Health Hazards of Working Nightshift That Every Healthcare Traveler Should Know

by Howard Gerber on May 14, 2015

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travel-nursing-night-shift-healthWorking nightshift as a healthcare traveler may be your choice or it may be the only way you can get the assignment you want. Some people love the atmosphere of working overnight. Hospitals are not as crowded with visitors, and the vibe is often more low-key than on dayshift.

But not everyone enjoys working nights. In some cases, you may just be paying your dues until you can get a dayshift assignment. Whether you love or loathe the nightshift, there are some things you should know about working overnights.

Health Troubles

Working nights is a potential health hazard, according to several studies. Working overnight goes against your natural sleep/wake rhythm. Your body is biologically programmed to sleep at night and be awake during the day. When you work nights and sleep during the day, you throw your body systems off base. Working overnight can affect insulin levels, hormones, and mood.

Shift workers also often don’t get solid sleep during the day. Even if you are used to working nights, it still may be difficult to get quality sleep.  Lack of restorative sleep can lead to decreased immune system function, depression, and increased risk of obesity.

Staying Healthy Working Nights

Although there may be an increased chance of developing certain health problems if you work overnight, you may not have an option, or you may prefer nightshift. But all hope is not lost. If you are a nightshift healthcare traveler, there are many things you can do to stay healthy.

One of the most important things is to get the best sleep possible. Although it may be sunny out, you need to keep your bedroom dark. Sunlight encourages wakefulness, and that’s not what you want after working all night. Keep your bedroom as dark as possible while you are sleeping. Blackout curtains may be a big help.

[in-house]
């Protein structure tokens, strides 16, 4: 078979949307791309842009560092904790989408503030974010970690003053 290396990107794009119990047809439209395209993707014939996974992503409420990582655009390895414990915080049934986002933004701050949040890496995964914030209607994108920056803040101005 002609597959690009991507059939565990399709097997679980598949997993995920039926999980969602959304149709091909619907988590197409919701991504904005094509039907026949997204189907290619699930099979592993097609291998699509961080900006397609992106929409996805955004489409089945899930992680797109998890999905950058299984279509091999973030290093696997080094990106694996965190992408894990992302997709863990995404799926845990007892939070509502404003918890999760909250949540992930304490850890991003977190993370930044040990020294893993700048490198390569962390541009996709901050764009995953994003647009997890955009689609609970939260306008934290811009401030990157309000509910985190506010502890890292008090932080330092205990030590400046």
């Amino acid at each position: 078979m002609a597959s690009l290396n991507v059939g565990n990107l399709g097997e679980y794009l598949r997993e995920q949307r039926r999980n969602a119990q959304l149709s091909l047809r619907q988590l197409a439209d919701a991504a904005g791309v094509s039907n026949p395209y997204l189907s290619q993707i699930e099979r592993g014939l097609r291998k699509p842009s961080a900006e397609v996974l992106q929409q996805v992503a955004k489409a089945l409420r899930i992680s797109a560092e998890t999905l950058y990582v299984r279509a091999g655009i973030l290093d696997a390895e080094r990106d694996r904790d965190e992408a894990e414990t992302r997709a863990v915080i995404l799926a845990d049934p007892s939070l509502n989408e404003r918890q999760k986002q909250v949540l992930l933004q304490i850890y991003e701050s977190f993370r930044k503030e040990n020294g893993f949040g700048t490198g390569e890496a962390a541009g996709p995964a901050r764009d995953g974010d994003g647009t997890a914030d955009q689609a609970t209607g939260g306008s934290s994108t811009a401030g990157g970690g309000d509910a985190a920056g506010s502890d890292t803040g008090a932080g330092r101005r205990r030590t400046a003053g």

Don’t forget that the world outside is still going on even though you want to sleep. Consider investing in a white noise machine or a fan to keep daytime sounds from waking you up. Earplugs are another option.

What you eat and drink can also interfere with getting proper rest. Although caffeine may be your best friend while trying to stay awake overnight, it is your enemy after work. Caffeine can stay in your system for hours after you drink it and prevent you from falling or staying asleep. Consider reducing the amount of caffeinated beverages you drink about three or four hours before the end of your shift.

Additionally, your best bet is to try to be consistent with your sleep cycle. If you work nights, avoid flip-flopping shifts and working dayshifts. Switching back and forth between days and nights is even harder on your system than just working nights.

Catching up on a little sleep on your days off may help you deal with any sleep deprivation you have. Although you probably don’t want to sleep all day when you do not have to work, allowing yourself a couple of extra hours can be restorative.

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